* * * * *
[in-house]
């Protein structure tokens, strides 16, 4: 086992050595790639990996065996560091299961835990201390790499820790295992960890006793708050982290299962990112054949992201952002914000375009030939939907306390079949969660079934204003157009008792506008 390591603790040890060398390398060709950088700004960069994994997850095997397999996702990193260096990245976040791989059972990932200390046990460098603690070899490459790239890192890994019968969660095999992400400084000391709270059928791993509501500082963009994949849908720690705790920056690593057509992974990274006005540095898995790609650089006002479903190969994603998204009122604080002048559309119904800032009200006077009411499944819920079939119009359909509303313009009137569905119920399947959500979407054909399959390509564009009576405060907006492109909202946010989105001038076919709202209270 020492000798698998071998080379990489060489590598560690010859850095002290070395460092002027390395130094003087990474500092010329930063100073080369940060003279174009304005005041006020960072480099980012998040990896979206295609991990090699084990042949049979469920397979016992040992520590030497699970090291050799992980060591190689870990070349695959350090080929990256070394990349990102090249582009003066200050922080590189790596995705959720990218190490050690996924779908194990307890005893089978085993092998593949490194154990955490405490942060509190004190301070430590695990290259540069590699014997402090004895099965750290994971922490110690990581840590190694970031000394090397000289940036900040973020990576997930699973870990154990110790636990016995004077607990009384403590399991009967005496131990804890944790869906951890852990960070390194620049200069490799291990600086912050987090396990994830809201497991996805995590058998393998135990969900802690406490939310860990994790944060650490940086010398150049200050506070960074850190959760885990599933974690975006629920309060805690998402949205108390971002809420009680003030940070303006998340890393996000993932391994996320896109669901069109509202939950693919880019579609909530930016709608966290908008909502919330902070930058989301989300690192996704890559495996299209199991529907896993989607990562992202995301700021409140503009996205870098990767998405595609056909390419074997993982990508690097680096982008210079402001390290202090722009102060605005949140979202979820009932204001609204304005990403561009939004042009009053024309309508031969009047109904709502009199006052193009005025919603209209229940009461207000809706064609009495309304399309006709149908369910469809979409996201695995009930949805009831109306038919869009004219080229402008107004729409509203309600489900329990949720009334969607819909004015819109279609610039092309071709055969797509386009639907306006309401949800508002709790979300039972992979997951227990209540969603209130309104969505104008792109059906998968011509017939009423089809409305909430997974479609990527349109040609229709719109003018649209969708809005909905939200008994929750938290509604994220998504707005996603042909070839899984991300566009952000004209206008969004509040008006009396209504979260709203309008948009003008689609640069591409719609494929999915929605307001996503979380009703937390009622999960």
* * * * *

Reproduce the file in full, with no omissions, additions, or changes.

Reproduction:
[in-house]
């Protein structure tokens, strides 16, 4: 086992050595790639990996065996560091299961835990201390790499820790295992960890006793708050982290299962990112054949992201952002914000375009030939939907306390079949969660079934204003157009008792506008 390591603790040890060398390398060709950088700004960069994994997850095997397999996702990193260096990245976040791989059972990932200390046990460098603690070899490459790239890192890994019968969660095999992400400084000391709270059928791993509501500082963009994949849908720690705790920056690593057509992974990274006005540095898995790609650089006002479903190969994603998204009122604080002048559309119904800032009200006077009411499944819920079939119009359909509303313009009137569905119920399947959500979407054909399959390509564009009576405060907006492109909202946010989105001038076919709202209270 020492000798698998071998080379990489060489590598560690010859850095002290070395460092002027390395130094003087990474500092010329930063100073080369940060003279174009304005005041006020960072480099980012998040990896979206295609991990090699084990042949049979469920397979016992040992520590030497699970090291050799992980060591190689870990070349695959350090080929990256070394990349990102090249582009003066200050922080590189790596995705959720990218190490050690996924779908194990307890005893089978085993092998593949490194154990955490405490942060509190004190301070430590695990290259540069590699014997402090004895099965750290994971922490110690990581840590190694970031000394090397000289940036900040973020990576997930699973870990154990110790636990016995004077607990009384403590399991009967005496131990804890944790869906951890852990960070390194620049200069490799291990600086912050987090396990994830809201497991996805995590058998393998135990969900802690406490939310860990994790944060650490940086010398150049200050506070960074850190959760885990599933974690975006629920309060805690998402949205108390971002809420009680003030940070303006998340890393996000993932391994996320896109669901069109509202939950693919880019579609909530930016709608966290908008909502919330902070930058989301989300690192996704890559495996299209199991529907896993989607990562992202995301700021409140503009996205870098990767998405595609056909390419074997993982990508690097680096982008210079402001390290202090722009102060605005949140979202979820009932204001609204304005990403561009939004042009009053024309309508031969009047109904709502009199006052193009005025919603209209229940009461207000809706064609009495309304399309006709149908369910469809979409996201695995009930949805009831109306038919869009004219080229402008107004729409509203309600489900329990949720009334969607819909004015819109279609610039092309071709055969797509386009639907306006309401949800508002709790979300039972992979997951227990209540969603209130309104969505104008792109059906998968011509017939009423089809409305909430997974479609990527349109040609229709719109003018649209969708809005909905939200008994929750938290509604994220998504707005996603042909070839899984991300566009952000004209206008969004509040008006009396209504979260709203309008948009003008689609640069591409719609494929999915929605307001996503979380009703937390009622999960």